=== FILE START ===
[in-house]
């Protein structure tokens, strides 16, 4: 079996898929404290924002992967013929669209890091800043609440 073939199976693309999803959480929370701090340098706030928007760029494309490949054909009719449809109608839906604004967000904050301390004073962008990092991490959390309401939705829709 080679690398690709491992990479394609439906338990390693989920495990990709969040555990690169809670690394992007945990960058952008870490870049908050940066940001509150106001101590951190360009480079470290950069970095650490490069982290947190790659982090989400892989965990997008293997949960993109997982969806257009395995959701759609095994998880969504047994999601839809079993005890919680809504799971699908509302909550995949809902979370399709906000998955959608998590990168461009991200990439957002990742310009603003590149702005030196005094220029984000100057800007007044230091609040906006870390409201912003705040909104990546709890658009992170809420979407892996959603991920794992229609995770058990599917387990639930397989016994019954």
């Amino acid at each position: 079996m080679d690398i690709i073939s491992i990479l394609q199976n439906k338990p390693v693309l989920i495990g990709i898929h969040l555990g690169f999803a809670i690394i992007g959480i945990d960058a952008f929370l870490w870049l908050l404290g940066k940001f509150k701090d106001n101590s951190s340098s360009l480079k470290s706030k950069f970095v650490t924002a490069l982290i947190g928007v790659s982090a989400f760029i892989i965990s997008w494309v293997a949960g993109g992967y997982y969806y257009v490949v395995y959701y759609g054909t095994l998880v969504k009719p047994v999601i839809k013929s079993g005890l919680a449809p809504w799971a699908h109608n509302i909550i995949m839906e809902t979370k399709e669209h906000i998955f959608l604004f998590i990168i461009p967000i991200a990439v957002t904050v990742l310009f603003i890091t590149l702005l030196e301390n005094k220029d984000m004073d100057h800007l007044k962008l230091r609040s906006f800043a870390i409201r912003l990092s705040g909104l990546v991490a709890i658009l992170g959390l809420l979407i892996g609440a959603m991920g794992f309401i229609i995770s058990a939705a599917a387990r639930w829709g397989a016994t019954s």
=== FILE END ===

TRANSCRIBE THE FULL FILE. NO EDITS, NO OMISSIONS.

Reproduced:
[in-house]
């Protein structure tokens, strides 16, 4: 079996898929404290924002992967013929669209890091800043609440 073939199976693309999803959480929370701090340098706030928007760029494309490949054909009719449809109608839906604004967000904050301390004073962008990092991490959390309401939705829709 080679690398690709491992990479394609439906338990390693989920495990990709969040555990690169809670690394992007945990960058952008870490870049908050940066940001509150106001101590951190360009480079470290950069970095650490490069982290947190790659982090989400892989965990997008293997949960993109997982969806257009395995959701759609095994998880969504047994999601839809079993005890919680809504799971699908509302909550995949809902979370399709906000998955959608998590990168461009991200990439957002990742310009603003590149702005030196005094220029984000100057800007007044230091609040906006870390409201912003705040909104990546709890658009992170809420979407892996959603991920794992229609995770058990599917387990639930397989016994019954």
């Amino acid at each position: 079996m080679d690398i690709i073939s491992i990479l394609q199976n439906k338990p390693v693309l989920i495990g990709i898929h969040l555990g690169f999803a809670i690394i992007g959480i945990d960058a952008f929370l870490w870049l908050l404290g940066k940001f509150k701090d106001n101590s951190s340098s360009l480079k470290s706030k950069f970095v650490t924002a490069l982290i947190g928007v790659s982090a989400f760029i892989i965990s997008w494309v293997a949960g993109g992967y997982y969806y257009v490949v395995y959701y759609g054909t095994l998880v969504k009719p047994v999601i839809k013929s079993g005890l919680a449809p809504w799971a699908h109608n509302i909550i995949m839906e809902t979370k399709e669209h906000i998955f959608l604004f998590i990168i461009p967000i991200a990439v957002t904050v990742l310009f603003i890091t590149l702005l030196e301390n005094k220029d984000m004073d100057h800007l007044k962008l230091r609040s906006f800043a870390i409201r912003l990092s705040g909104l990546v991490a709890i658009l992170g959390l809420l979407i892996g609440a959603m991920g794992f309401i229609i995770s058990a939705a599917a387990r639930w829709g397989a016994t019954s």